By Julia Rosen
Scientists can learn a great deal about other astronomical questions using the light from GRBs. Gamma ray photons are energetic enough to traverse the entire universe, so they carry information about the farthest — and thus, oldest — corners of the cosmos. And that makes them extremely useful for studying things like the history of the stars.
Giant stars have relatively short lifetimes and produce GRBs when they die. That allows astronomers to use GRBs to reconstruct star formation and test different ideas about the early evolution of the universe, says Rosalba Perna, an astrophysicist at Stony Brook University who collaborates often with Davide Lazzati, OSU professor of physics. “Different dark-matter models make different predictions for when the first stars formed,” she says. “It actually has much broader implications.”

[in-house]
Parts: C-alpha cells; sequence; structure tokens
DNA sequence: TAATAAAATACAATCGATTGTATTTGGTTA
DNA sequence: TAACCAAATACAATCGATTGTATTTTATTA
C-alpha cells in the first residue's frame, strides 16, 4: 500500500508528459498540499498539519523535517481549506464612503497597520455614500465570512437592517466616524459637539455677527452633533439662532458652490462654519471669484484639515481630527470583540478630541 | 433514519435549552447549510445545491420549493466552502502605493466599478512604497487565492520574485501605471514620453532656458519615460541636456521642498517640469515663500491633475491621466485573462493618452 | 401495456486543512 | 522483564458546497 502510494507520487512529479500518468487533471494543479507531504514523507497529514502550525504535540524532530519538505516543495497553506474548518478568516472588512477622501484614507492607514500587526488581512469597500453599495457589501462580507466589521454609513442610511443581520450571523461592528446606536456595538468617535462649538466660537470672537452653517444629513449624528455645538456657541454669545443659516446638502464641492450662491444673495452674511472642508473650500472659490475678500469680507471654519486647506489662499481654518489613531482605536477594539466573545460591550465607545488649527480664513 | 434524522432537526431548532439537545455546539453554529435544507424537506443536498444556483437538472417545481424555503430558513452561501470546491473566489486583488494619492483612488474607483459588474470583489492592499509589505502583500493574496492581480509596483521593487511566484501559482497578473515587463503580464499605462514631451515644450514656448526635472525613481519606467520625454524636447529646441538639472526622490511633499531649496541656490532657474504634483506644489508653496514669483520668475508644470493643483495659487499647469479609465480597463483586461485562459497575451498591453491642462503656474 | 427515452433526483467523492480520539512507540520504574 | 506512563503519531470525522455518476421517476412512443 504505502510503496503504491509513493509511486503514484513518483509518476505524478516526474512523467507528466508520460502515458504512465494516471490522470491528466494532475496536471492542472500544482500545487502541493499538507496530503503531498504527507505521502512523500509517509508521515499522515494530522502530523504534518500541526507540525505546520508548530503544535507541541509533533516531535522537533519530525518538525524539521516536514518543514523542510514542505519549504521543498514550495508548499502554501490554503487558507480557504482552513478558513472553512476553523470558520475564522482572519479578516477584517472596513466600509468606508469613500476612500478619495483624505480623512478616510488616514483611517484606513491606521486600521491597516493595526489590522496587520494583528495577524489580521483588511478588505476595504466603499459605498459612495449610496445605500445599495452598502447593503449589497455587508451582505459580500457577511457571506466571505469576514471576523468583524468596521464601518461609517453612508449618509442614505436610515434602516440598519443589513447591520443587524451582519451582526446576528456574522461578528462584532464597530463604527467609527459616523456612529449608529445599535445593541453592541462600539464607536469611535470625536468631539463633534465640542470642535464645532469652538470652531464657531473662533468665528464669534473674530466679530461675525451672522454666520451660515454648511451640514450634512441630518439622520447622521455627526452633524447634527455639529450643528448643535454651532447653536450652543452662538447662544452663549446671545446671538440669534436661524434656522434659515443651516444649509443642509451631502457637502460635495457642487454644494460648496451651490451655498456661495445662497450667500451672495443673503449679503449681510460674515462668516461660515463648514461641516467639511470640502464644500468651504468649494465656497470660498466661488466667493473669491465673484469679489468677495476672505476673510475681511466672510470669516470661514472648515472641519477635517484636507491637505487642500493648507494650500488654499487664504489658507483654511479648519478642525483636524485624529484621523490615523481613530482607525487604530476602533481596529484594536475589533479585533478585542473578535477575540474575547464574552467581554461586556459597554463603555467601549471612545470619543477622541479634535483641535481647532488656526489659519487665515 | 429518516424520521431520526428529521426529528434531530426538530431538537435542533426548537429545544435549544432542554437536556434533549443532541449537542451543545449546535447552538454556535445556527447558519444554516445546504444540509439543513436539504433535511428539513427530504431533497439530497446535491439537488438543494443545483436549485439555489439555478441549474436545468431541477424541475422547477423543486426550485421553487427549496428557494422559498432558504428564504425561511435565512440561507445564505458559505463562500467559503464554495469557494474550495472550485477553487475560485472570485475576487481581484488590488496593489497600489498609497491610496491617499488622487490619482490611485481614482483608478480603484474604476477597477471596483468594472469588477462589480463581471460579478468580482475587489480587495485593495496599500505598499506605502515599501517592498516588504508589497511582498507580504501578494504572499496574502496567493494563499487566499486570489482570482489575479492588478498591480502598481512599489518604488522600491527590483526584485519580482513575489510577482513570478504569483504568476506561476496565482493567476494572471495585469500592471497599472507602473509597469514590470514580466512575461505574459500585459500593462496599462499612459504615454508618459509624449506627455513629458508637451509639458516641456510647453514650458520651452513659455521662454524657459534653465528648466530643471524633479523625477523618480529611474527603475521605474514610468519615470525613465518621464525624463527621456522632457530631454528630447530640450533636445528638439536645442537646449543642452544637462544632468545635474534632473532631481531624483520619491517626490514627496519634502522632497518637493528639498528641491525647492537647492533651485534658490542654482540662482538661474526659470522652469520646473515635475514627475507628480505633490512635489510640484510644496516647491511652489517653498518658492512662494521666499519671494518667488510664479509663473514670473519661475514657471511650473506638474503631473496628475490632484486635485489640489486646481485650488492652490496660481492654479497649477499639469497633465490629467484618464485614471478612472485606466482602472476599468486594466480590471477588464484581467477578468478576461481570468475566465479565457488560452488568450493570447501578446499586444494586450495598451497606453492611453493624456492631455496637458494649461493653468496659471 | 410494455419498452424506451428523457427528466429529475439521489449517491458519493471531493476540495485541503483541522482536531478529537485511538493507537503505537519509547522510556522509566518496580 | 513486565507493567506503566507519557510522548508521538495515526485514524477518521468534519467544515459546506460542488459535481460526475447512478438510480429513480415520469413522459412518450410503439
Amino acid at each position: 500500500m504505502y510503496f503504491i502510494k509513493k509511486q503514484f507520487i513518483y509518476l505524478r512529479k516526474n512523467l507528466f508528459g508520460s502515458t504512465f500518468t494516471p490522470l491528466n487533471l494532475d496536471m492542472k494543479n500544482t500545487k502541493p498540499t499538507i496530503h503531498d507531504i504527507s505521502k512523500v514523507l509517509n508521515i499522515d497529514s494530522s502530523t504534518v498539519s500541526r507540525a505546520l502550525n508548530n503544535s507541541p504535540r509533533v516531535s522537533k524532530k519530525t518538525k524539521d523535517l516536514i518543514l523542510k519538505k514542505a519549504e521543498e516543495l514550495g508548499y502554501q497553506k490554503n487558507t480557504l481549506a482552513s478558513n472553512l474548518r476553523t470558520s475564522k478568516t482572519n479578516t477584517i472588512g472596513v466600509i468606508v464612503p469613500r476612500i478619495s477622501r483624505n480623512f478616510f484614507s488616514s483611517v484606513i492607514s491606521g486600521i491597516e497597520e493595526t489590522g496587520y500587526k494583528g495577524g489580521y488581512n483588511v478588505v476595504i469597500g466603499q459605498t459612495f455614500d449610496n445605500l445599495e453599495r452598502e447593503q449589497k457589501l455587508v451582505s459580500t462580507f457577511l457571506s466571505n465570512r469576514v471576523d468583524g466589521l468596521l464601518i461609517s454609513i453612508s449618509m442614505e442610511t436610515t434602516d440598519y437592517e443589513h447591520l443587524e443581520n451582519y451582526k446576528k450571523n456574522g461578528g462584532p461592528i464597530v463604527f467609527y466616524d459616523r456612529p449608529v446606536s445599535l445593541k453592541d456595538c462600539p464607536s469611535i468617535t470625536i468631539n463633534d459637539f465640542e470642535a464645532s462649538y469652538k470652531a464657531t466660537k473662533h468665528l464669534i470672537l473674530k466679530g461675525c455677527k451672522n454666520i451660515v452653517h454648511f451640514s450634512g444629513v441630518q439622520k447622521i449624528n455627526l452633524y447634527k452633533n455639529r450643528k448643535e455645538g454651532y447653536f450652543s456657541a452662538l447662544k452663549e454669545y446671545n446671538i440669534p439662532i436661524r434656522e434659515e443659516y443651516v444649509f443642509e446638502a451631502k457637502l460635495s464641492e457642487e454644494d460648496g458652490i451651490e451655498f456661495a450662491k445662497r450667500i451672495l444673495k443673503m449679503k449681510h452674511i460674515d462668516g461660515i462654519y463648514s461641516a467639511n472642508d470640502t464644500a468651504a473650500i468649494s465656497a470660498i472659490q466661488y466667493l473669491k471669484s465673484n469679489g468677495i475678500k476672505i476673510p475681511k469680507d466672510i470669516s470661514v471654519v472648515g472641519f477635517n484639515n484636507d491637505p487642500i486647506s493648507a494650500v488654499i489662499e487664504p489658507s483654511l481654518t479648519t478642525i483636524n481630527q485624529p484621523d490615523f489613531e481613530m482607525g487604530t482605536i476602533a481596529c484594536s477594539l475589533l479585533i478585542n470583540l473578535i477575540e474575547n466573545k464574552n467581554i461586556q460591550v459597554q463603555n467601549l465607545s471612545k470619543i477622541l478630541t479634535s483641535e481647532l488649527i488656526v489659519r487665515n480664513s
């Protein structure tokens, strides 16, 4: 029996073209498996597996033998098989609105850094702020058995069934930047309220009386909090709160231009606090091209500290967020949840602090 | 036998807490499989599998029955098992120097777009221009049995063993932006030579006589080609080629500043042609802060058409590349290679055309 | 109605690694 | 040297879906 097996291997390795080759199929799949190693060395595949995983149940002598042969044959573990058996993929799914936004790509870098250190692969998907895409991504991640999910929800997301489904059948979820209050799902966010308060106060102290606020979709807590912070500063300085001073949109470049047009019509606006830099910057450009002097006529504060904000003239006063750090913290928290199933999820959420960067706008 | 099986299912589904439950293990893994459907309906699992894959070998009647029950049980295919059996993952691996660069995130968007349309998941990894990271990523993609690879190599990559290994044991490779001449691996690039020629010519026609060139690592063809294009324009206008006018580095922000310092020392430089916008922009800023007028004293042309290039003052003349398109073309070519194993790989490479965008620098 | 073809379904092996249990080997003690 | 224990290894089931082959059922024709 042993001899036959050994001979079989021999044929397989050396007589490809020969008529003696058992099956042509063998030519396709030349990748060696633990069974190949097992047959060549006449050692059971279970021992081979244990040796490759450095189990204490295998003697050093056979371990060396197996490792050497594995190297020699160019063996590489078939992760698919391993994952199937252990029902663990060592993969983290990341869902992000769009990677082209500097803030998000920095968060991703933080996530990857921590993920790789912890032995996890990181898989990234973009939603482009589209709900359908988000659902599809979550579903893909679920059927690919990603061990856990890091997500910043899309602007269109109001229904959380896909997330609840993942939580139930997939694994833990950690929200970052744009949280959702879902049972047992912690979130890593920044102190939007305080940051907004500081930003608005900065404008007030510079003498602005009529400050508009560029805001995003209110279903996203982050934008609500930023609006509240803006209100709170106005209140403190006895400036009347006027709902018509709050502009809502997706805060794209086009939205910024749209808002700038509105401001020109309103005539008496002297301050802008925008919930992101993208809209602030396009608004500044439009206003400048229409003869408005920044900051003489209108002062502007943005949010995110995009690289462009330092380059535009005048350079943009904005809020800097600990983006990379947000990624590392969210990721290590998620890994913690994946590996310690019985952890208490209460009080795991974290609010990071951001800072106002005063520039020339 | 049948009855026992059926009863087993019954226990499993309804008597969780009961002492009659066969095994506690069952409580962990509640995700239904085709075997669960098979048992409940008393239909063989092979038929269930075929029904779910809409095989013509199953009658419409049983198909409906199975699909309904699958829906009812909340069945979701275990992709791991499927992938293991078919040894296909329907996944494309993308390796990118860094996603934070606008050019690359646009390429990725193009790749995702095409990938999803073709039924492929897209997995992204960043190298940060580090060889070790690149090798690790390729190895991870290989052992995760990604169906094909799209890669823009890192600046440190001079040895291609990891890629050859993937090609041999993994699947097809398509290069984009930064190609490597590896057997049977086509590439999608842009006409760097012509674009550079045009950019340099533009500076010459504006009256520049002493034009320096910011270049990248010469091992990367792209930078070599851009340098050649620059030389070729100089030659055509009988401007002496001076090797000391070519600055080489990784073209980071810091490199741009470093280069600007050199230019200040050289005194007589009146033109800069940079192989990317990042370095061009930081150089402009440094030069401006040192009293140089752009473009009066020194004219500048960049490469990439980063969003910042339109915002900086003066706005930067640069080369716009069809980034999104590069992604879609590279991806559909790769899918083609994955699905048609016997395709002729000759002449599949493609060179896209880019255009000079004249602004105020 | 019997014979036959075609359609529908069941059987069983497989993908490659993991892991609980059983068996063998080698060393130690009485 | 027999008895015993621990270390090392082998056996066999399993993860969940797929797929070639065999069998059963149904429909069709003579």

Scientists also use GRBs to probe the composition of other galaxies. The same way shining a light through a pail of seawater illuminates floating critters and bits of sand, GRBs reveal the stuff of the cosmos. As light from a GRB passes through a galaxy, some of it is absorbed, creating a spectrum that reveals the chemical makeup and structure of the galaxy. “At that point, you don’t even care what the source is — it could be anything,” Perna says. GRBs just happen to work well because they are bright and often distant.
GRBs can and do happen in our own galaxy, and scientists think one could devastate life on Earth if it exploded nearby. However, because there are many more stars outside of our galaxy than within it, faraway explosions are more common.
Learn more about Lazzati’s research at Waiting for Starlight.